Here’s how it works: the reason a lot of people get more ‘high’ after aerobic exercise is because all of these chemicals appear to hit their highest levels when you’ve been exercising at close to your max heart rate, which people are generally more likely to hit during cardio. But that’s not always the case, and as Villarreal puts it, you can get to that max heart rate any way you want.
“People can do twenty-rep max set of squats and their heart rate is going to get pretty close to max,” he says. “If you love to run then go for a run. But if you’re a lifter, you’re probably going to get the benefits at the top of a cycle.”
Of course, you can also throw combinations of strengthening exercises into metcons, circuits, HIIT, or as Villarreal suggests, jump on a sled or a prowler. (All of which, remember, will have carryover benefits for your lifts.) Getting into that heart rate zone is the most important thing.
But besides the fact that it’s better for your mobility than jogging, there are a few more reasons why strength training is an essential element of managing depression with exercise.
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Testosterone, Growth Hormone, and Depression
A more muscular body burns more calories at rest, meaning it helps you to maintain those lower levels of body fat and thereby lower the risk of depression on its own. But strength training is more effective than cardio at boosting testosterone and growth hormone, two hormones that may have underrated effects on mental health.
Low levels of testosterone have been correlated with depression in multiple studies, while adults with impaired production of growth hormone (GH) are also at a significantly higher risk of depression, according to research from The European Journal of Endocrinology.(7)(8)(9)
[Want to boost your GH? Check out our ultimate guide to naturally increasing growth hormone production.]
The Intangibles of Exercise
We know that a lot of talk about mental health seems to rely on intangibles, but it’s worth pointing out that it can change more than your hormones.
“One of the things about depression is that it makes the world ‘smaller,’ makes us less likely to walk out the door and engage with other people,” says David Ezell, a New York-based psychotherapist and former professor of psychology at City University New York.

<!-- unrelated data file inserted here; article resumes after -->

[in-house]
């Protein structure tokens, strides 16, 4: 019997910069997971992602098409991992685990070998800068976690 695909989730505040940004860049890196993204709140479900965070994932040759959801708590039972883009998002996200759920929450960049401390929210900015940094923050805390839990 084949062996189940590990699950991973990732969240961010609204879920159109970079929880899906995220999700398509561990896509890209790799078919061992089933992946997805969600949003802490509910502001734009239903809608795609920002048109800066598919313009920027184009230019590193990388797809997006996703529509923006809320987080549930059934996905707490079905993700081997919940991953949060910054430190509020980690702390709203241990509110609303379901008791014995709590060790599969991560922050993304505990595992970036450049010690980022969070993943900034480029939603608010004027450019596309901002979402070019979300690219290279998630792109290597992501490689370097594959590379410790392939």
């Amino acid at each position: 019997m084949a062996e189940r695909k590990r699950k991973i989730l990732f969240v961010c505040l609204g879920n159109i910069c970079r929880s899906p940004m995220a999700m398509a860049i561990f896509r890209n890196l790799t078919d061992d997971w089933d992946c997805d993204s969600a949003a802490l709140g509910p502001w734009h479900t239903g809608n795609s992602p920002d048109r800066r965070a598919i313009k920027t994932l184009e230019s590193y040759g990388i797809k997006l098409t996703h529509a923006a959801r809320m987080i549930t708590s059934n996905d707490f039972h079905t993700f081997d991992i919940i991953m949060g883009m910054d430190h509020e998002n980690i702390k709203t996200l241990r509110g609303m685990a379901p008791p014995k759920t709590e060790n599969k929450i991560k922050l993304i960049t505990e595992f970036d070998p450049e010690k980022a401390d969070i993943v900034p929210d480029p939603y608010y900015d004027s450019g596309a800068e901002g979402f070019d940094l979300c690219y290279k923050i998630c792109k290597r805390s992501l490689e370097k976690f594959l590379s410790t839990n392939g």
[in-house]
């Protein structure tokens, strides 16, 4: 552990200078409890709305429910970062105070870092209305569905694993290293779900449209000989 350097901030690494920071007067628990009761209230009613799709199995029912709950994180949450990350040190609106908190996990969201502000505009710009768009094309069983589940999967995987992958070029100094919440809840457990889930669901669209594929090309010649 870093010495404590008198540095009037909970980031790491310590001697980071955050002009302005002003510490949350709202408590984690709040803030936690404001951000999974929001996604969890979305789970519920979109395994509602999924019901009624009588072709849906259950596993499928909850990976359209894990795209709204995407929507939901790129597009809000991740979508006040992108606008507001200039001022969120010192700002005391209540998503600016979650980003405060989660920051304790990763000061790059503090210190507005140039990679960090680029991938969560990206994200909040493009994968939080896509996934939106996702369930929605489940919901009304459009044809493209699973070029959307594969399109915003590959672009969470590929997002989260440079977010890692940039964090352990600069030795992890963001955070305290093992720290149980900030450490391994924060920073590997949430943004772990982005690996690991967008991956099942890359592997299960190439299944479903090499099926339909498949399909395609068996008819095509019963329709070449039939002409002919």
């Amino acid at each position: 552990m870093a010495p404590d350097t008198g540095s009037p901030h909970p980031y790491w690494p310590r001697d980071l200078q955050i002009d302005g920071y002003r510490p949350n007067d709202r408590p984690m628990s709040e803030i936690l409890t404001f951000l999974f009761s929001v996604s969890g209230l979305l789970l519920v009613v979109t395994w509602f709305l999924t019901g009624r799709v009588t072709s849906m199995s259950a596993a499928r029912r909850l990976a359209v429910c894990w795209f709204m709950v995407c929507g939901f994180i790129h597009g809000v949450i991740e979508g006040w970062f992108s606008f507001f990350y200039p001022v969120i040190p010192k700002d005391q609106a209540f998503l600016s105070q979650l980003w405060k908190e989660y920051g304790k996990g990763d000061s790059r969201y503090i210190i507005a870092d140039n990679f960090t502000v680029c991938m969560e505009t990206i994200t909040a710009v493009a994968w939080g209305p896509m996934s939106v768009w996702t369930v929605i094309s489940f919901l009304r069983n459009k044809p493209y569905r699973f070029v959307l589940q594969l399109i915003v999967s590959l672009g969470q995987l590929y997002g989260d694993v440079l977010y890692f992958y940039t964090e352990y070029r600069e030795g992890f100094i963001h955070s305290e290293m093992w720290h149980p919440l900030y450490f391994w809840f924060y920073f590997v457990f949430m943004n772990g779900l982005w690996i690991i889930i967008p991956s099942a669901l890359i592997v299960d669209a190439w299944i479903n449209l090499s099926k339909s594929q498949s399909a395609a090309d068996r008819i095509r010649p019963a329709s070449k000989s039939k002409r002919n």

The fact that a lot of exercise takes place in groups adds another element to combat depressive symptoms.
“Keep in mind that depression has a lot to do with not feeling connected or engaged with other people, so group classes or workout buddies can be helpful,” he adds. “And the fact that you need to exercise according to a schedule can improve adherence.”
There’s also the notion that fitness, for better or worse, appears to improve the way other people relate to you.
“People who perceive others to be fit perceive them to be more accomplished,” Ezell adds. “And for individuals who are using weight training and aerobic training, the social acceptance can boost their self esteem. And that’s going to combat depression as well.”
Depression is a difficult disorder to treat and prevent. It has varying degrees of severity, it can accompany or stem from other mental health problems like bipolar disorder or anxiety, and treating it often requires a completely individualized approach. Reading articles on the internet is no substitute for in-person care with a qualified pro.
“Working with a therapist or a counselor who is skilled in treating depression is really important, but so is physical activity and socialization,” says Ezell. “The optimal treatment for depression in the 21st century is a golden triangle: therapy, pills as needed, and getting off your butt.”
Featured image via @elleryphotos on Instagram. Graphic image courtesy of Michele Wozniak.
- Giuseppe, G et al. Omega-3 Fatty Acids and Depression: Scientific Evidence and Biological Mechanisms. Oxid Med Cell Longev. 2014; 2014: 313570.
- Miki, T. et al. Dietary fiber intake and depressive symptoms in Japanese employees: The Furukawa Nutrition and Health Study. Nutrition. 2016 May;32(5):584-9.
- Lynette, L. et al. The Benefits of Exercise for the Clinically Depressed. Prim Care Companion J Clin Psychiatry. 2004; 6(3): 104–111.
- Harvey, S.B. et al. Exercise and the Prevention of Depression: Results of the HUNT Cohort Study. Am J Psychiatry. 2018 Jan 1;175(1):28-36.
- Guixing Zhao, et al. Waist circumference, abdominal obesity, and depression among overweight and obese U.S. adults: national health and nutrition examination survey 2005-2006. BMC Psychiatry. 2011; 11: 130.
- Ahmed, A.O. et al. Brain-derived neurotrophic factor (BDNF) and neurocognitive deficits in people with schizophrenia: a meta-analysis. Psychiatry Res. 2015 Mar 30;226(1):1-13.
- Sternbach, H. Age-associated testosterone decline in men: clinical issues for psychiatry. Am J Psychiatry. 1998 Oct;155(10):1310-8.
- Hyun J. J. et al. Effect of Testosterone Replacement Therapy on Cognitive Performance and Depression in Men with Testosterone Deficiency Syndrome. World J Mens Health. 2016 Dec; 34(3): 194–199.
- Mahajan, T et al. Atypical depression in growth hormone deficient adults, and the beneficial effects of growth hormone treatment on depression and quality of life. Eur J Endocrinol. 2004 Sep;151(3):325-32.